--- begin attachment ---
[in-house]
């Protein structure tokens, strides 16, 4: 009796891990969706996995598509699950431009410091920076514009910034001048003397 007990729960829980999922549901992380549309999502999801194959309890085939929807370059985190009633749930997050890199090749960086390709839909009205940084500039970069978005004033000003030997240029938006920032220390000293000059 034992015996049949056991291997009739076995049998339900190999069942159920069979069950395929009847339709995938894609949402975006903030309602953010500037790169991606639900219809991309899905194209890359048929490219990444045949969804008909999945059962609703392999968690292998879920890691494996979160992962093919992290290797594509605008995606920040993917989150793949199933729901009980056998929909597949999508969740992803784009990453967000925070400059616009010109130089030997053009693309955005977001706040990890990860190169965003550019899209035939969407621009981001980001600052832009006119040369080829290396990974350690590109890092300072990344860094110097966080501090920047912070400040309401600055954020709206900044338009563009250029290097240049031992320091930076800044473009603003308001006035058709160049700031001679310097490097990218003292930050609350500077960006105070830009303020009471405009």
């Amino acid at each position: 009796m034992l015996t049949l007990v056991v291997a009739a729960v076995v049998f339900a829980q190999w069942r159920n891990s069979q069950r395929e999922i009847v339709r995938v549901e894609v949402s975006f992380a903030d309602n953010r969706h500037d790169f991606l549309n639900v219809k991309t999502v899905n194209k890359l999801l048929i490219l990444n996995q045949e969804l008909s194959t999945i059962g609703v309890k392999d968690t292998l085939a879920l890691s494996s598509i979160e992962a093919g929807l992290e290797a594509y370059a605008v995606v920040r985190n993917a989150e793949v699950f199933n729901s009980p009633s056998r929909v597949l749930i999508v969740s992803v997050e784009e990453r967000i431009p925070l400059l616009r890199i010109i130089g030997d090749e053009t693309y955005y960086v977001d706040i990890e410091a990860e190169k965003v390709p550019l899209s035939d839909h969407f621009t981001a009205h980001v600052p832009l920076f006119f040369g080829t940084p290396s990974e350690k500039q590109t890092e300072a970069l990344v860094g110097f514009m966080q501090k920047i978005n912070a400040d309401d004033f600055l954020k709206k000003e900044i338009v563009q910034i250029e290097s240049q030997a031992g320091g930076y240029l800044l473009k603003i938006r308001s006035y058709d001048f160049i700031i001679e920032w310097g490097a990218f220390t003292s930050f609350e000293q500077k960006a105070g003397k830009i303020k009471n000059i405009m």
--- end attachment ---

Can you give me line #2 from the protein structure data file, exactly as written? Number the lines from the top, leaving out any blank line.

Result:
């Protein structure tokens, strides 16, 4: 009796891990969706996995598509699950431009410091920076514009910034001048003397 007990729960829980999922549901992380549309999502999801194959309890085939929807370059985190009633749930997050890199090749960086390709839909009205940084500039970069978005004033000003030997240029938006920032220390000293000059 034992015996049949056991291997009739076995049998339900190999069942159920069979069950395929009847339709995938894609949402975006903030309602953010500037790169991606639900219809991309899905194209890359048929490219990444045949969804008909999945059962609703392999968690292998879920890691494996979160992962093919992290290797594509605008995606920040993917989150793949199933729901009980056998929909597949999508969740992803784009990453967000925070400059616009010109130089030997053009693309955005977001706040990890990860190169965003550019899209035939969407621009981001980001600052832009006119040369080829290396990974350690590109890092300072990344860094110097966080501090920047912070400040309401600055954020709206900044338009563009250029290097240049031992320091930076800044473009603003308001006035058709160049700031001679310097490097990218003292930050609350500077960006105070830009303020009471405009």